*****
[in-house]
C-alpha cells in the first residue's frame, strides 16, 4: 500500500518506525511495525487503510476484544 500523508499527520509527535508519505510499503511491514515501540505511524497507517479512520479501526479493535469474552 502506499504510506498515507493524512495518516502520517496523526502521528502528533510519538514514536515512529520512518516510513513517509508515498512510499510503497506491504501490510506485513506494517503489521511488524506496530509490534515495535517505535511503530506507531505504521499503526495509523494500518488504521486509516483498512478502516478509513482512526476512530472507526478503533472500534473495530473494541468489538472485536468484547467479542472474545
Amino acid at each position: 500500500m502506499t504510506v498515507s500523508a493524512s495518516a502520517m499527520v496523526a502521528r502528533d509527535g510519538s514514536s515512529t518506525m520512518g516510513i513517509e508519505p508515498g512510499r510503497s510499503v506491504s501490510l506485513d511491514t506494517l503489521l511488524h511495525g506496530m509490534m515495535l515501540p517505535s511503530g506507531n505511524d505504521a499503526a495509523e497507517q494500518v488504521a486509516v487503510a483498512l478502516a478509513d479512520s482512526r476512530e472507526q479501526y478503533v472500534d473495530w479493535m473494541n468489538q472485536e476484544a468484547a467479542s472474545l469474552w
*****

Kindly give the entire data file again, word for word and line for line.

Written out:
[in-house]
C-alpha cells in the first residue's frame, strides 16, 4: 500500500518506525511495525487503510476484544 500523508499527520509527535508519505510499503511491514515501540505511524497507517479512520479501526479493535469474552 502506499504510506498515507493524512495518516502520517496523526502521528502528533510519538514514536515512529520512518516510513513517509508515498512510499510503497506491504501490510506485513506494517503489521511488524506496530509490534515495535517505535511503530506507531505504521499503526495509523494500518488504521486509516483498512478502516478509513482512526476512530472507526478503533472500534473495530473494541468489538472485536468484547467479542472474545
Amino acid at each position: 500500500m502506499t504510506v498515507s500523508a493524512s495518516a502520517m499527520v496523526a502521528r502528533d509527535g510519538s514514536s515512529t518506525m520512518g516510513i513517509e508519505p508515498g512510499r510503497s510499503v506491504s501490510l506485513d511491514t506494517l503489521l511488524h511495525g506496530m509490534m515495535l515501540p517505535s511503530g506507531n505511524d505504521a499503526a495509523e497507517q494500518v488504521a486509516v487503510a483498512l478502516a478509513d479512520s482512526r476512530e472507526q479501526y478503533v472500534d473495530w479493535m473494541n468489538q472485536e476484544a468484547a467479542s472474545l469474552w